Deadstorm Pirates was also on show, in both motion and non-motion cabinets. To get an idea of what this two-player fixed gun shooter is like, imagine Sega’s Let’s Go Jungle! with a supernatural pirate theme reminiscent of Pirates of the Caribbean. It certainly looks nice and plays well, with some fun events involving turning the central wheel, but it will face some stiff competition later in the year (more on that later). Other Namco video game offerings included last year’s Nirin, now in its final cabinet. Also showing were redemption products including the Clena-Flex crane game, and a new game called Go Go Grand Prix. It’s a four-player slot-car racing game, highly reminiscent of the classic Scalextric toys, and looked like fantastic fun.
Bandai Namco’s stand was also exhibiting Raw Thrills games, which the company distributes in Europe. The big attraction was Terminator Salvation, a lightgun shooter based on last year’s blockbuster film sequel. It is visually fantastic, with lots of the familiar T-800 models trying to kill you to ensure the extinction of humanity. Unfortunately, I was unable to play this due to its popularity! Last year’s excellent H2Overdrive was also on show, now with a snazzy motion cabinet.
Sega has been putting a lot of effort into becoming a one-stop shop for operators – as well as its own new games and repairs, Sega now handles used game sales and European distribution for a number of other companies. As a result, new games weren’t the priority on Sega’s stand, and much space was given over to games from the last couple of years, such as Sega Rally 3, Rambo, Harley Davidson and Hummer, the latter of which is now available in a twin cabinet as well as the original motion cabinet. The big, exciting news from the stand is the presence of Let’s Go Island!, the sequel to the popular 2006 release Let’s Go Jungle!. While the game wasn’t ready for the show, the video (which has now been posted on this site) shows that a motion cabinet is in development for the game. We’ll bring you more on this when we get a chance to play it.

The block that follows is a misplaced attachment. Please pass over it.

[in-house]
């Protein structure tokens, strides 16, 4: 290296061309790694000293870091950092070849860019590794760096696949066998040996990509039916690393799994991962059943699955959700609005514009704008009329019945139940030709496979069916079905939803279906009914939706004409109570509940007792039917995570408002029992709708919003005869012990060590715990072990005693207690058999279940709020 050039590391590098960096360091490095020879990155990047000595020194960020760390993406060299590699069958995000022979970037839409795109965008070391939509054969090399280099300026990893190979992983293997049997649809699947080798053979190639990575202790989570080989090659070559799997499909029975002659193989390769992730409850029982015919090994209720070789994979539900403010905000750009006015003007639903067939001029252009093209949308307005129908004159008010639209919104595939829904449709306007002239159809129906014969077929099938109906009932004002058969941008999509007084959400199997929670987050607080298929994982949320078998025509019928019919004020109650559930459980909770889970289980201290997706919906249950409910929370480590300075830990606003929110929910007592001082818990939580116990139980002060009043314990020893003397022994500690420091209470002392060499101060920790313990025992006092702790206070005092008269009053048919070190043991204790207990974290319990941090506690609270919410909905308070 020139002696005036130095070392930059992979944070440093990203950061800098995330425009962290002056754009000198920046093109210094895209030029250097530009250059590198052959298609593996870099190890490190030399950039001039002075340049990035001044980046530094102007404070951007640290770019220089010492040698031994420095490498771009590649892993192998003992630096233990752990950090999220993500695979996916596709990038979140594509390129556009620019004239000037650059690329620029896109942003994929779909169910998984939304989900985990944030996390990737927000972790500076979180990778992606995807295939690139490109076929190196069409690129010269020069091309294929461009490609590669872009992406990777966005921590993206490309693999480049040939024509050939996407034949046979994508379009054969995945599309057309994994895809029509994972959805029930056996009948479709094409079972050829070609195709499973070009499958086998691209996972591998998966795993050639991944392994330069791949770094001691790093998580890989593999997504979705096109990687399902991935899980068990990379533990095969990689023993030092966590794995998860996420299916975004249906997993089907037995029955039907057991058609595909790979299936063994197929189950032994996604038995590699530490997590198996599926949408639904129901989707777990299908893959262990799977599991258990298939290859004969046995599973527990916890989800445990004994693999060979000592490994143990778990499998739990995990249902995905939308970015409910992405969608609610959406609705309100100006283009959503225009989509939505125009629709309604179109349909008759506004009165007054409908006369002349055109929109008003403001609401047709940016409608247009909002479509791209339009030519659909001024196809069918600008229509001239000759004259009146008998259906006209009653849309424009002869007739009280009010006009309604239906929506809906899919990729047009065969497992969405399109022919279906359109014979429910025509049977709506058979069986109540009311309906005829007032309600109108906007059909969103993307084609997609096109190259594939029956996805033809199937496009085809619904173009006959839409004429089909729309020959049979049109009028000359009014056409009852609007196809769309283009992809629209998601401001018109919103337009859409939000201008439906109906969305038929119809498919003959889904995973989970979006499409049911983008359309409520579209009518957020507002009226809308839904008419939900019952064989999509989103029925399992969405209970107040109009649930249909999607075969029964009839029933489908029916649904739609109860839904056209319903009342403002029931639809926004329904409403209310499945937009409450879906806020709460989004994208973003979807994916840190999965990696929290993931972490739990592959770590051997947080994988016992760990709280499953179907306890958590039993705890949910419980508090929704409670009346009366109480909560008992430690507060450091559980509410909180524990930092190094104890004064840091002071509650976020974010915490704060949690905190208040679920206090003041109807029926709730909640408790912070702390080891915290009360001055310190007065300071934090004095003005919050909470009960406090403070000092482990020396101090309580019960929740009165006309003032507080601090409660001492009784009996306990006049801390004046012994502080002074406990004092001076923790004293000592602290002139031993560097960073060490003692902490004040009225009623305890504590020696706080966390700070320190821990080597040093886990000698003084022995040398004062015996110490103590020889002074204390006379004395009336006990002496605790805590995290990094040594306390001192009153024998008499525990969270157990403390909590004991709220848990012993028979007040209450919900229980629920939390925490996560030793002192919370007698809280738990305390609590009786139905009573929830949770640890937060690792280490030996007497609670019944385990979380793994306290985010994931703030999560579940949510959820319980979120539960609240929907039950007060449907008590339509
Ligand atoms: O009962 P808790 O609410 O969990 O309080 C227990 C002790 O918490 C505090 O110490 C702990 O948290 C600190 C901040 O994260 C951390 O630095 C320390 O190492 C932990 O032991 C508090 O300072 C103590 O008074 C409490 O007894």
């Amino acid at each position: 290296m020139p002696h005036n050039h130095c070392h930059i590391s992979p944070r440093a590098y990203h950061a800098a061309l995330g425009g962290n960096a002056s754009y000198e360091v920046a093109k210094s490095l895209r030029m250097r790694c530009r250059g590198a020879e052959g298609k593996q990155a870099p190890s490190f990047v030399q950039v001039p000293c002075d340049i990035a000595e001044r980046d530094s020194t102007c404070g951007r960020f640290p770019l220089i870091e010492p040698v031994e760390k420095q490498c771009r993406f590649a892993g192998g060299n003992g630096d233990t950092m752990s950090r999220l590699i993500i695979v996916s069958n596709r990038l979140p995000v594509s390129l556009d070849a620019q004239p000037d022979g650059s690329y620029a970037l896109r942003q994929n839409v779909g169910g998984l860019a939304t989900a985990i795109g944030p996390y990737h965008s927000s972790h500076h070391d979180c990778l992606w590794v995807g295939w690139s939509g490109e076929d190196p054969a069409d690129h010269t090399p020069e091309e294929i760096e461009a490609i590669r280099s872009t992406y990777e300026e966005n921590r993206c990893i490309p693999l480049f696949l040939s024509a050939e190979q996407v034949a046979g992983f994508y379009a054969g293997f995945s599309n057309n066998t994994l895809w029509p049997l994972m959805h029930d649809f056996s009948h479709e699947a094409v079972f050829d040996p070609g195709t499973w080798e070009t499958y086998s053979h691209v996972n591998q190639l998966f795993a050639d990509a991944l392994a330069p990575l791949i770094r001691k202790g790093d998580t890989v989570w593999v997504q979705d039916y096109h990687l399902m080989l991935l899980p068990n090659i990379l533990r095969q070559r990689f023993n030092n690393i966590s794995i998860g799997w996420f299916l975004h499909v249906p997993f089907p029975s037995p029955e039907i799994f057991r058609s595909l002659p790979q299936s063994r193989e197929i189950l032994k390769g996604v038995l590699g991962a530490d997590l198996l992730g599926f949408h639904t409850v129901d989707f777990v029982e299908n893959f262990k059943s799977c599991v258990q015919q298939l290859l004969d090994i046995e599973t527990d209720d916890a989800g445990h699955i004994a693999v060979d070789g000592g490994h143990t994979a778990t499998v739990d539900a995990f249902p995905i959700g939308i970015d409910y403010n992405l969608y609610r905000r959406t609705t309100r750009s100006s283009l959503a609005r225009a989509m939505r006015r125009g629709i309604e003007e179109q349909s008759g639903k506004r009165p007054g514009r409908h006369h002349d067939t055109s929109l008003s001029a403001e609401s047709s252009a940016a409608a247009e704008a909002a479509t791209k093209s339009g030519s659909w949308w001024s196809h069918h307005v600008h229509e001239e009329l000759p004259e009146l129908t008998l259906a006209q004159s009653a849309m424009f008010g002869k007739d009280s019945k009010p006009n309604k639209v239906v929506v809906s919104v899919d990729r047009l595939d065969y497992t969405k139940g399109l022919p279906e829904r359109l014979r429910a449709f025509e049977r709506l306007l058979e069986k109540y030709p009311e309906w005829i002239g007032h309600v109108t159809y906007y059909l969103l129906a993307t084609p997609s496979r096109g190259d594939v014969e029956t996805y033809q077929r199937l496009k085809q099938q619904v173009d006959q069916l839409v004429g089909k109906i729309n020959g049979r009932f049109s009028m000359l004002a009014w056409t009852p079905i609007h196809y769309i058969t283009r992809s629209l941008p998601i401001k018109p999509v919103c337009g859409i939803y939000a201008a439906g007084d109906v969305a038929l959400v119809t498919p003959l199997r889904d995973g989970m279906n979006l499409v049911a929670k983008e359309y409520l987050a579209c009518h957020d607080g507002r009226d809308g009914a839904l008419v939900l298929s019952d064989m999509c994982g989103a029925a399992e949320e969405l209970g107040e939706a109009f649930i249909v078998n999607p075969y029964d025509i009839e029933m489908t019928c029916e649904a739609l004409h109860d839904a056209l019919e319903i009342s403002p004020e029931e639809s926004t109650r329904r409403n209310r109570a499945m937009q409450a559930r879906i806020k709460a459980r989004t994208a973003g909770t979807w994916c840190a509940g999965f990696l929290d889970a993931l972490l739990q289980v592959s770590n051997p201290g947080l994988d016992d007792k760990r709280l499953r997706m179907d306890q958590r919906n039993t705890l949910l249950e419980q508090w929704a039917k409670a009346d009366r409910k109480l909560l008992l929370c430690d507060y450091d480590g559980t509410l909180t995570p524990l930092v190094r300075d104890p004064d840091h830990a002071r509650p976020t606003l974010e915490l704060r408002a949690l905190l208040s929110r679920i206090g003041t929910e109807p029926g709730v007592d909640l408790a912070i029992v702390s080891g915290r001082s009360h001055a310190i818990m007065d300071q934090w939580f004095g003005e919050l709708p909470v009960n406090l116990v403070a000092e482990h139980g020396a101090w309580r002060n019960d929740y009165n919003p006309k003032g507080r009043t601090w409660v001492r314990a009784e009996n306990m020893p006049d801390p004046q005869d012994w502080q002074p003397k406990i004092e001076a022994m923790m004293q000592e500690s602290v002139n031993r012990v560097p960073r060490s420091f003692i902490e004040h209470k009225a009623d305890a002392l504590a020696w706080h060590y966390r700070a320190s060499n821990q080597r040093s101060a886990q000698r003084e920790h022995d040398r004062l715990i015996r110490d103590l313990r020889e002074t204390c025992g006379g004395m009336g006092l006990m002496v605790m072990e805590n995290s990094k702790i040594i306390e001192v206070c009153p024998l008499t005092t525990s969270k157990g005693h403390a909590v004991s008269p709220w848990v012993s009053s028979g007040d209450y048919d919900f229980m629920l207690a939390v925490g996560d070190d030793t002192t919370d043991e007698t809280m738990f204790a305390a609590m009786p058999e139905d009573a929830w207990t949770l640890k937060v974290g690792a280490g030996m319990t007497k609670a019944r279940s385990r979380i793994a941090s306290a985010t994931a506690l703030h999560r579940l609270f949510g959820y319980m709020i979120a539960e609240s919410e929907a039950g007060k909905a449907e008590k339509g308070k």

In new-but-old news, Sega Racing Classic (the licence-free return of Daytona USA) was also at the show. I have mixed feelings on this one – on the one hand, the game has always been fantastic and it’s still very popular, with old cabinets still running to this day. The cabinet design helps here: the original Daytona wheel is being used again, and the bright LCD monitor really brings out the vivid colours typical of Sega’s arcade output – especially when compared to the battle-scarred original cabinets, many of which sport horrible burn-in on their rear projection screens. The ability to easily source parts for repair must also be a plus for operators! However, there are definitely some problems with the game, from any point of view. Gamers will be interested to know that unlike the original Daytona USA, which supported up to 8 linked cabinets, Sega Racing Classic will only support up to 4 players. Plus, as the game is simply the 1994 Model 2 game running in HD, the visuals do suffer a bit – the low-resolution textures are noticeably smeared. Worse yet, there’s no added content to entice old hands, which is a real shame considering the extra courses that were created for the arcade sequel, as well as Saturn and Dreamcast versions. Ultimately, the game will live and die on its price – the new Ringwide hardware is used to power the game, and operators may find themselves unwilling to give up their old hardware if the price is wrong – particularly those with 8-player showpiece set-ups.